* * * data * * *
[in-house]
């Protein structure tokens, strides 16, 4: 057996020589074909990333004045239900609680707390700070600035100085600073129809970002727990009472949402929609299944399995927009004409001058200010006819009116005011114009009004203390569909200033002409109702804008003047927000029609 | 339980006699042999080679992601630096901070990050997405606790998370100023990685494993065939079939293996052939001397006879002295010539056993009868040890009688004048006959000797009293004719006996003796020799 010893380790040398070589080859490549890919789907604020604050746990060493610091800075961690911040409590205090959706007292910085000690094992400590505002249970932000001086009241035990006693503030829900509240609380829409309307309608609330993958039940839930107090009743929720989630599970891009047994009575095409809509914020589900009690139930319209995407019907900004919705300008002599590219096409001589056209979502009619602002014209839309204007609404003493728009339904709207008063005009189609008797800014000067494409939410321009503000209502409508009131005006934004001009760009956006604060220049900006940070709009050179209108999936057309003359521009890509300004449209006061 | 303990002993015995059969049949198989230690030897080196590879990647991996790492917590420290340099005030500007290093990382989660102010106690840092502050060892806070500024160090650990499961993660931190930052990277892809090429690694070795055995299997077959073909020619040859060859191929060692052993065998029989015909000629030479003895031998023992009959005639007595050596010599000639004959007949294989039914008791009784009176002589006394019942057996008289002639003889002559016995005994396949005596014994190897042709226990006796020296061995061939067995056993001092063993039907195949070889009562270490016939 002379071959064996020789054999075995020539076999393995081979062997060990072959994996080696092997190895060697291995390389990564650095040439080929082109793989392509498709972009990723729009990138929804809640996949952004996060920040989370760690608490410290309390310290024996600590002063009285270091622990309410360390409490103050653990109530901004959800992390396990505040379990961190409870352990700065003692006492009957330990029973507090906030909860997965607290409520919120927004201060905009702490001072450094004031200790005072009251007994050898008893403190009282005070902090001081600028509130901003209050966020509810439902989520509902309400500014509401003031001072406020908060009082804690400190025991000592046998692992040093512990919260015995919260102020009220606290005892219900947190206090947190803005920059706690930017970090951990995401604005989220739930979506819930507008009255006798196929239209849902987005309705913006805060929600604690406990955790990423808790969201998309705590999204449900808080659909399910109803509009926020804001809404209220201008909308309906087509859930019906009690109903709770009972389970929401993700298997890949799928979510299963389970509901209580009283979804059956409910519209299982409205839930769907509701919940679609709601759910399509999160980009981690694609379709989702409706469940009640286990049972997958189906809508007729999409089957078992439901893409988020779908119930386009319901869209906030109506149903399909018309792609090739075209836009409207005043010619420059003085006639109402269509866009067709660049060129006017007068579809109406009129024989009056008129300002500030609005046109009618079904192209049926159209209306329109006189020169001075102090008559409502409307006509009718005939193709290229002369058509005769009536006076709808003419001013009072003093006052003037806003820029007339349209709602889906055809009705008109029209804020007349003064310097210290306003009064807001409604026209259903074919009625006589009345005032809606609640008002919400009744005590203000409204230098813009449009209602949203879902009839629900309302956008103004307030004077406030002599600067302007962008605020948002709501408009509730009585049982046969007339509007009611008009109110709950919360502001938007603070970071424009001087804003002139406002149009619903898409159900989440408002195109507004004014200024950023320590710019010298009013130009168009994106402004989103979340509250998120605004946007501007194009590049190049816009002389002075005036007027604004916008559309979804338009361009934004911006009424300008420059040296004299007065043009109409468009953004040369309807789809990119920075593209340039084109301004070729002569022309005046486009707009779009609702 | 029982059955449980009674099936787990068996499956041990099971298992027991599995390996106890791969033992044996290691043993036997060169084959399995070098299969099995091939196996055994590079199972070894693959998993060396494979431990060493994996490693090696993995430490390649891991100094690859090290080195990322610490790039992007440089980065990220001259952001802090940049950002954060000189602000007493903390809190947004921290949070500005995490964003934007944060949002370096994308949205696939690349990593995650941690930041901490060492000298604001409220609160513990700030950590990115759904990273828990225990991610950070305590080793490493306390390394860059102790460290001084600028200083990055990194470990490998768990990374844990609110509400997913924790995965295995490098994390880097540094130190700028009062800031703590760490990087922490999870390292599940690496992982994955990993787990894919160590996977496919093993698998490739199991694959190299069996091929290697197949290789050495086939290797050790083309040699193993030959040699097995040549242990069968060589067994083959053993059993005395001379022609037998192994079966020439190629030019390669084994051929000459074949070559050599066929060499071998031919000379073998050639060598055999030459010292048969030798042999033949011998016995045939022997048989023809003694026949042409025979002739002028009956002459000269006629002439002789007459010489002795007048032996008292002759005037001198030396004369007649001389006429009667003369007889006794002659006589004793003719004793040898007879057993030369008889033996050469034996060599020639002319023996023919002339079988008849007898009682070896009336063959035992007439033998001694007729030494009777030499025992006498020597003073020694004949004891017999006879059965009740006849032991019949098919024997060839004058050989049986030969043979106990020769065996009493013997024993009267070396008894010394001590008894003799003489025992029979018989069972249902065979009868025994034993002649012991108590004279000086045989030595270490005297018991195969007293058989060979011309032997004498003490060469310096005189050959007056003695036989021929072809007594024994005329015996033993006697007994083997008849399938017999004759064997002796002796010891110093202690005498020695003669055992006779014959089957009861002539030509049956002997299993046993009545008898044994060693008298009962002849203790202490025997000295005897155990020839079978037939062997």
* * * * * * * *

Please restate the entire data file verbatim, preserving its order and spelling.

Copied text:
[in-house]
């Protein structure tokens, strides 16, 4: 057996020589074909990333004045239900609680707390700070600035100085600073129809970002727990009472949402929609299944399995927009004409001058200010006819009116005011114009009004203390569909200033002409109702804008003047927000029609 | 339980006699042999080679992601630096901070990050997405606790998370100023990685494993065939079939293996052939001397006879002295010539056993009868040890009688004048006959000797009293004719006996003796020799 010893380790040398070589080859490549890919789907604020604050746990060493610091800075961690911040409590205090959706007292910085000690094992400590505002249970932000001086009241035990006693503030829900509240609380829409309307309608609330993958039940839930107090009743929720989630599970891009047994009575095409809509914020589900009690139930319209995407019907900004919705300008002599590219096409001589056209979502009619602002014209839309204007609404003493728009339904709207008063005009189609008797800014000067494409939410321009503000209502409508009131005006934004001009760009956006604060220049900006940070709009050179209108999936057309003359521009890509300004449209006061 | 303990002993015995059969049949198989230690030897080196590879990647991996790492917590420290340099005030500007290093990382989660102010106690840092502050060892806070500024160090650990499961993660931190930052990277892809090429690694070795055995299997077959073909020619040859060859191929060692052993065998029989015909000629030479003895031998023992009959005639007595050596010599000639004959007949294989039914008791009784009176002589006394019942057996008289002639003889002559016995005994396949005596014994190897042709226990006796020296061995061939067995056993001092063993039907195949070889009562270490016939 002379071959064996020789054999075995020539076999393995081979062997060990072959994996080696092997190895060697291995390389990564650095040439080929082109793989392509498709972009990723729009990138929804809640996949952004996060920040989370760690608490410290309390310290024996600590002063009285270091622990309410360390409490103050653990109530901004959800992390396990505040379990961190409870352990700065003692006492009957330990029973507090906030909860997965607290409520919120927004201060905009702490001072450094004031200790005072009251007994050898008893403190009282005070902090001081600028509130901003209050966020509810439902989520509902309400500014509401003031001072406020908060009082804690400190025991000592046998692992040093512990919260015995919260102020009220606290005892219900947190206090947190803005920059706690930017970090951990995401604005989220739930979506819930507008009255006798196929239209849902987005309705913006805060929600604690406990955790990423808790969201998309705590999204449900808080659909399910109803509009926020804001809404209220201008909308309906087509859930019906009690109903709770009972389970929401993700298997890949799928979510299963389970509901209580009283979804059956409910519209299982409205839930769907509701919940679609709601759910399509999160980009981690694609379709989702409706469940009640286990049972997958189906809508007729999409089957078992439901893409988020779908119930386009319901869209906030109506149903399909018309792609090739075209836009409207005043010619420059003085006639109402269509866009067709660049060129006017007068579809109406009129024989009056008129300002500030609005046109009618079904192209049926159209209306329109006189020169001075102090008559409502409307006509009718005939193709290229002369058509005769009536006076709808003419001013009072003093006052003037806003820029007339349209709602889906055809009705008109029209804020007349003064310097210290306003009064807001409604026209259903074919009625006589009345005032809606609640008002919400009744005590203000409204230098813009449009209602949203879902009839629900309302956008103004307030004077406030002599600067302007962008605020948002709501408009509730009585049982046969007339509007009611008009109110709950919360502001938007603070970071424009001087804003002139406002149009619903898409159900989440408002195109507004004014200024950023320590710019010298009013130009168009994106402004989103979340509250998120605004946007501007194009590049190049816009002389002075005036007027604004916008559309979804338009361009934004911006009424300008420059040296004299007065043009109409468009953004040369309807789809990119920075593209340039084109301004070729002569022309005046486009707009779009609702 | 029982059955449980009674099936787990068996499956041990099971298992027991599995390996106890791969033992044996290691043993036997060169084959399995070098299969099995091939196996055994590079199972070894693959998993060396494979431990060493994996490693090696993995430490390649891991100094690859090290080195990322610490790039992007440089980065990220001259952001802090940049950002954060000189602000007493903390809190947004921290949070500005995490964003934007944060949002370096994308949205696939690349990593995650941690930041901490060492000298604001409220609160513990700030950590990115759904990273828990225990991610950070305590080793490493306390390394860059102790460290001084600028200083990055990194470990490998768990990374844990609110509400997913924790995965295995490098994390880097540094130190700028009062800031703590760490990087922490999870390292599940690496992982994955990993787990894919160590996977496919093993698998490739199991694959190299069996091929290697197949290789050495086939290797050790083309040699193993030959040699097995040549242990069968060589067994083959053993059993005395001379022609037998192994079966020439190629030019390669084994051929000459074949070559050599066929060499071998031919000379073998050639060598055999030459010292048969030798042999033949011998016995045939022997048989023809003694026949042409025979002739002028009956002459000269006629002439002789007459010489002795007048032996008292002759005037001198030396004369007649001389006429009667003369007889006794002659006589004793003719004793040898007879057993030369008889033996050469034996060599020639002319023996023919002339079988008849007898009682070896009336063959035992007439033998001694007729030494009777030499025992006498020597003073020694004949004891017999006879059965009740006849032991019949098919024997060839004058050989049986030969043979106990020769065996009493013997024993009267070396008894010394001590008894003799003489025992029979018989069972249902065979009868025994034993002649012991108590004279000086045989030595270490005297018991195969007293058989060979011309032997004498003490060469310096005189050959007056003695036989021929072809007594024994005329015996033993006697007994083997008849399938017999004759064997002796002796010891110093202690005498020695003669055992006779014959089957009861002539030509049956002997299993046993009545008898044994060693008298009962002849203790202490025997000295005897155990020839079978037939062997």